Short Questions, No Answers
Logan was a puzzle, and Ororo wasn't about to leave him unsolved forever. The question was how to figure him out? This wasn't something like a mission - go forth, find the villains, and defeat them. It wasn't like bringing someone in to the school. And it certainly wasn't anything as simple as reading the weather.
But what did that leave her? He didn't enjoy going to places with large crowds of people, something that probably related to his enhanced senses. He wasn't much for talking about himself. He didn't spend large portions of his day reading in the library or in the cubbies and alcoves of the building. Honestly, he spent a lot of time outside, and had ended up working with several of the students, helping them learn how to fight.
Logan wouldn't be easy to unravel. Most likely, that was a good thing. Logan wasn't a simple person, he had complexities, and layers, and tangles - that was part of what made him interesting. He had contradictions - a loner who'd saved a strange teenage girl; a rough wild man who compared her to a goddess and had left a fragrant offering. He seemed to enjoy poking at Scott's calm, or making Jean feel uncomfortable with a wide smile and a slow once over. He avoided the medical area, literally needing to be unconscious before anyone could get him there, but he would sit calmly as Hank would ramble on about chemical and biological theory. He didn't seem worried by the scientist who'd recently arrived, apparently unconcerned with sharp teeth, claws or the blue fur that covered Dr. McCoy's body. Of course, it might have simply been that Logan had learned to tune people out and ignore them while they talked.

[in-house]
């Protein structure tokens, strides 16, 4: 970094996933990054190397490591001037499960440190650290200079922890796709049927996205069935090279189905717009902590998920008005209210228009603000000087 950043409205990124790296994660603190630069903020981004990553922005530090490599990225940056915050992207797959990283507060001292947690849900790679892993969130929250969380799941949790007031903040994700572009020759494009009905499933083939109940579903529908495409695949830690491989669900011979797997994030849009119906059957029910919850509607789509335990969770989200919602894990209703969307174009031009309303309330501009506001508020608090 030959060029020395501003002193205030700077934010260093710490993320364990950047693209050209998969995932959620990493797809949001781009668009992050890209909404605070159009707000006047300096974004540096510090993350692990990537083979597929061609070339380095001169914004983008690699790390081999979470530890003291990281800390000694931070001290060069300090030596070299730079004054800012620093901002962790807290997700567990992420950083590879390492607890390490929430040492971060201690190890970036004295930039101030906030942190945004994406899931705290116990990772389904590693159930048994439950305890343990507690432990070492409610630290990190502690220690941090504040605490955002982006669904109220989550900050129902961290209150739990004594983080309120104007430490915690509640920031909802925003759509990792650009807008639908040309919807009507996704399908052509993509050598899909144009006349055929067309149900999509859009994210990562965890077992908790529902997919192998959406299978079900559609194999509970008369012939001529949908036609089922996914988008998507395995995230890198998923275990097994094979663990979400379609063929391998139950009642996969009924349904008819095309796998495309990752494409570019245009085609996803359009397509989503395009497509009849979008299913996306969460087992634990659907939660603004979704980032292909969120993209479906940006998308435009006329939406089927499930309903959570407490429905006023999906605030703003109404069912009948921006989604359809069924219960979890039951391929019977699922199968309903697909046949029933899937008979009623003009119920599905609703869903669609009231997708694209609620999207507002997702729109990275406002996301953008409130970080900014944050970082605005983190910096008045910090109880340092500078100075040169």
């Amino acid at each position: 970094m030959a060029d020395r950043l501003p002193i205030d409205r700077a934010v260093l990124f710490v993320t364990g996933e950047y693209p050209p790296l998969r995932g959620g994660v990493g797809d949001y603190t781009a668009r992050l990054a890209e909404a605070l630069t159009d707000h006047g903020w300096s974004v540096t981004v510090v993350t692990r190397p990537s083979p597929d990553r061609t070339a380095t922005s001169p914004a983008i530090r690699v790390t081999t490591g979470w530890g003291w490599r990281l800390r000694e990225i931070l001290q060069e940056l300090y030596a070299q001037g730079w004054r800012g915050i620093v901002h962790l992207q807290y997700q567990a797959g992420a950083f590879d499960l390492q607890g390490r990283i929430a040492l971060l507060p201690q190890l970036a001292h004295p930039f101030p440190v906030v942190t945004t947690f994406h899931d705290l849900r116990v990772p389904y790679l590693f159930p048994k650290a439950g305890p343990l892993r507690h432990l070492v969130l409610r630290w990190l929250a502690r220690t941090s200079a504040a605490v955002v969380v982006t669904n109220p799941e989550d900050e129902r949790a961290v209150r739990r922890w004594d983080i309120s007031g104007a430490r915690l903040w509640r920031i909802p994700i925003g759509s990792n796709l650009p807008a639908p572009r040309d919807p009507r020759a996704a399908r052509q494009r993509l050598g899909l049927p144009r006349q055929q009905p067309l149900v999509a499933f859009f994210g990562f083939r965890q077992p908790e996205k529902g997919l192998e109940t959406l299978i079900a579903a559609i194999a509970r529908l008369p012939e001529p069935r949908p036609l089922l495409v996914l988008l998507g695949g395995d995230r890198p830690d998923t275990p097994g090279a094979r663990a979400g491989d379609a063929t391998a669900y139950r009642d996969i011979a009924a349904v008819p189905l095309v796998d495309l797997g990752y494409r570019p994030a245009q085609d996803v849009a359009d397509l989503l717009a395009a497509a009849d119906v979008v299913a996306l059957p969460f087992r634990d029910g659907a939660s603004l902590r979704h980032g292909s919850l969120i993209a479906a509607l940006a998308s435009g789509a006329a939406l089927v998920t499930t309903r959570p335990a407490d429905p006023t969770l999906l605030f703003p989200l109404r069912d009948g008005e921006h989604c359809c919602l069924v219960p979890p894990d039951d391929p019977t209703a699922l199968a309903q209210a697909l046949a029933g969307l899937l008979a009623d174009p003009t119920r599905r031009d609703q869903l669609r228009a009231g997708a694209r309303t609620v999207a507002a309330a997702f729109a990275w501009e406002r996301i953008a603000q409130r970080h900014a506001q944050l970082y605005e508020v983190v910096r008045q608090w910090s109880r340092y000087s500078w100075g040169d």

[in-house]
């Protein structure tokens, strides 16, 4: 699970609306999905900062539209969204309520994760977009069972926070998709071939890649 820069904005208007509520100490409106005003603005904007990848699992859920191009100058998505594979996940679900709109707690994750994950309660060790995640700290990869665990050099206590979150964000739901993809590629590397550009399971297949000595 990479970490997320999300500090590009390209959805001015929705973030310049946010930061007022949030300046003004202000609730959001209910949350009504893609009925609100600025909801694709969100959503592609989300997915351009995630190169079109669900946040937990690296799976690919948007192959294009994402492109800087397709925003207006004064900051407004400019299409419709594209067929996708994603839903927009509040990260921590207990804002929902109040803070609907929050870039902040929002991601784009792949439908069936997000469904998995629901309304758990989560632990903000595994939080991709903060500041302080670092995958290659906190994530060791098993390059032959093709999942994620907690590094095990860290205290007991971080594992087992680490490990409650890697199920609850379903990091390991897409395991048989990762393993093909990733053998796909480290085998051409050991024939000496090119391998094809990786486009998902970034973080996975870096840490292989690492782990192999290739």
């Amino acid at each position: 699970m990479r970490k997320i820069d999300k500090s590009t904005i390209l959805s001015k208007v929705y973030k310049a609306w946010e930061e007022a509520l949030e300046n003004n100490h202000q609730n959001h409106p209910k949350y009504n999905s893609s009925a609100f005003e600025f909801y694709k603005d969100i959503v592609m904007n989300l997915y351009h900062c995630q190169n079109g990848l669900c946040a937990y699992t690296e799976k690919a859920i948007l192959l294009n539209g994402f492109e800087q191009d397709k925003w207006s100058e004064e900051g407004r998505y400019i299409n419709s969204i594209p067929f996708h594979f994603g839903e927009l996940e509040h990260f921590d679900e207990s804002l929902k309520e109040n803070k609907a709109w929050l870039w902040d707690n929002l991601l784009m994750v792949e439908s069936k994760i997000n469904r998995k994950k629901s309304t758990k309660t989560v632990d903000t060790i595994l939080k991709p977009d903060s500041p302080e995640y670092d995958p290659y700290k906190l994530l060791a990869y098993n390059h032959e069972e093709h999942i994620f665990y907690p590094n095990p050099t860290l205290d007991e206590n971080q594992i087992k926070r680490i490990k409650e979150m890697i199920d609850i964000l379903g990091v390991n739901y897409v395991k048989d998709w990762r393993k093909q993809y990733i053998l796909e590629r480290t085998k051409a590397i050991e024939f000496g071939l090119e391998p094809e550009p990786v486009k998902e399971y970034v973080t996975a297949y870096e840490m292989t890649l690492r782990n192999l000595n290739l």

"Aren't you going to take a break? You've been watching that paper for a while now." Logan's voice came from the doorway, where he leaned against the frame. Amusement danced in his eyes, and he pointed towards the paper that had been sitting ignored on her desk as she had pondered him. "I don't think it's going to run away."
"Are you sure of that?" She smiled at him, wondering if he had just felt like dropping by, or if there had been a specific reason for his arrival at her door.
Chucking, he moved closer, far too graceful and predatory to describe as 'walking'. He looked at the paper, and tilted his head a bit as he studied it. "They do know there's a thing now... they call it a computer. No more messy handwriting? And the October Revolution didn't depose the Czars, that had been earlier in the year."
Ororo glanced at him, watching as he reached down, moving the top essay to see the one beneath. She wondered how much he knew of Russian history, and when he'd learned. "But if they use the computers, they might not be able to finish them at midnight the night before they are due."
"Putting off the paper until it's almost too late is over-rated." He chuckled, and moved a few more essays. "Hmm... Piotr's still turning in his work in Russian, or did he just think it was more fitting for the topic?"